Thursday, April 28, 2005

Latest or last issues?

Paper seller
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One thing I am paid for is following current debates in the field of media and media studies. Fopr some reason it seems to me at the moment that there is one topic overruling: the future of journalists and especially printed journalism.

The owner of the News Corporation Rupert Murdoch gave a speech a few weeks ago shocking many of his colleagues. Murdoch - who owns for instance the British sensation tabloid The Sun and "slightly" republican FOX News - said to a hall filled with editors and publishers that it is time that printed media starts taking new media more seriously and changing its working methods in towards dialogue and discussion. As The Economist pointed out, it wasn´t as much what he said but who said it. When Murdoch says that they start investing in new forms of media, that means big bucks - or pounds.

I read yesterday an interesting essay from The American Press Institute on participatory journalism. They claim that work of journalists changes radically when everyone is able to publish with low or no costs. They mention trends like journalists who use blogs for getting comments on their article drafts or who publish the entire interview in the Internet.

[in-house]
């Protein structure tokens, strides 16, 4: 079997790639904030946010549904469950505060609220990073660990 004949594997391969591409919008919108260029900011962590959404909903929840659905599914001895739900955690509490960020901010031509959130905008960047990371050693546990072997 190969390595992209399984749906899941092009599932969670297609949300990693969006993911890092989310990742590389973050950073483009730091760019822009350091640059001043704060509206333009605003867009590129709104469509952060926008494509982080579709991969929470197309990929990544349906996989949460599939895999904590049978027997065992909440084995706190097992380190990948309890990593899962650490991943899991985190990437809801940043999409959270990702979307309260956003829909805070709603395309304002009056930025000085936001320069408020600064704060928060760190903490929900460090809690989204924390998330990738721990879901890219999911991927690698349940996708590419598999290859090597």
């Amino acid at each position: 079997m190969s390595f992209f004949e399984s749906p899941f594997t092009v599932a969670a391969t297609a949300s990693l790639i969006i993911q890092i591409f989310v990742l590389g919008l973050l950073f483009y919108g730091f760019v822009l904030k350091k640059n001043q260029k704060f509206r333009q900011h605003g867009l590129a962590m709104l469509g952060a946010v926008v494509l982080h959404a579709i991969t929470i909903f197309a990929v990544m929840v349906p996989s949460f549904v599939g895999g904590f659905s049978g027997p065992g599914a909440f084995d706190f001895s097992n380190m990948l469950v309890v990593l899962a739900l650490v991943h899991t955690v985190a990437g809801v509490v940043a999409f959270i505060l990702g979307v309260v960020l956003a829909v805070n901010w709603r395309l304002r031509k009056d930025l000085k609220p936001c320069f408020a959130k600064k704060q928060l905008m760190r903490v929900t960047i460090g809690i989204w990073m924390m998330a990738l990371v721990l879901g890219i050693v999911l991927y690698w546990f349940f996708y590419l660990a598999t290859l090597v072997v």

The most radical enthusiasts have been claiming for years the death of journalism and the profession of journalists. I would say that it´s the wrong judgement. What the We Media essay from The American Press Institute points out rather well, the work of a journalist changes into a facilitator. The work does not end when the article is published. This must be a scary line of thought for several journalists and media houses. That you have to face the reader via more intense communication than nowadays. I just find it exciting. A good journalist in this world is one bringing interesting views to the public sphere, making comments about the state we´re in and creating a synthesis from the chaos and gigantic amount of information. Cool.

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